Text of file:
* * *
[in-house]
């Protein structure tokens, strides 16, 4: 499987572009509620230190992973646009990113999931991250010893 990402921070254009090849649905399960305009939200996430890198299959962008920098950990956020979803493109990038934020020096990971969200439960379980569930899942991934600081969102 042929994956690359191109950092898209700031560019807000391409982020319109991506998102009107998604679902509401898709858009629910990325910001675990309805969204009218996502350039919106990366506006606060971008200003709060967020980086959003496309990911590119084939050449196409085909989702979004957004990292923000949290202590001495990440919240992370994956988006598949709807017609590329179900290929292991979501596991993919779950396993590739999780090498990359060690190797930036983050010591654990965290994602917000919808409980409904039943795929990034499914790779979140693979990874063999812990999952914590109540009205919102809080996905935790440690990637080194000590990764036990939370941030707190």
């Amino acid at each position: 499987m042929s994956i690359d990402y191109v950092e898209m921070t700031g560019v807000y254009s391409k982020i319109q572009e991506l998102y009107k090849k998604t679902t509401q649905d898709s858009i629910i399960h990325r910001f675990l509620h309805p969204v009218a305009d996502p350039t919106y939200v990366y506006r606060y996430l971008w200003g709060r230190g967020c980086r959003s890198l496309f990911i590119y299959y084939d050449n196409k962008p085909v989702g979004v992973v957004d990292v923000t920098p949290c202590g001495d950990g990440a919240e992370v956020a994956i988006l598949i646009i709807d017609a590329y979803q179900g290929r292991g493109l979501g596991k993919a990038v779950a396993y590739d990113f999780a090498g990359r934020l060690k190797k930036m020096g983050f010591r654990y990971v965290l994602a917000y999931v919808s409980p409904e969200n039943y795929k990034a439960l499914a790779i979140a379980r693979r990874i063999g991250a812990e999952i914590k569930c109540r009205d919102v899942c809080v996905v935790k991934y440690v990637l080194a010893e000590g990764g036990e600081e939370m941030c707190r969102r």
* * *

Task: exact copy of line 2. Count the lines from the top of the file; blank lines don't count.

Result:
């Protein structure tokens, strides 16, 4: 499987572009509620230190992973646009990113999931991250010893 990402921070254009090849649905399960305009939200996430890198299959962008920098950990956020979803493109990038934020020096990971969200439960379980569930899942991934600081969102 042929994956690359191109950092898209700031560019807000391409982020319109991506998102009107998604679902509401898709858009629910990325910001675990309805969204009218996502350039919106990366506006606060971008200003709060967020980086959003496309990911590119084939050449196409085909989702979004957004990292923000949290202590001495990440919240992370994956988006598949709807017609590329179900290929292991979501596991993919779950396993590739999780090498990359060690190797930036983050010591654990965290994602917000919808409980409904039943795929990034499914790779979140693979990874063999812990999952914590109540009205919102809080996905935790440690990637080194000590990764036990939370941030707190």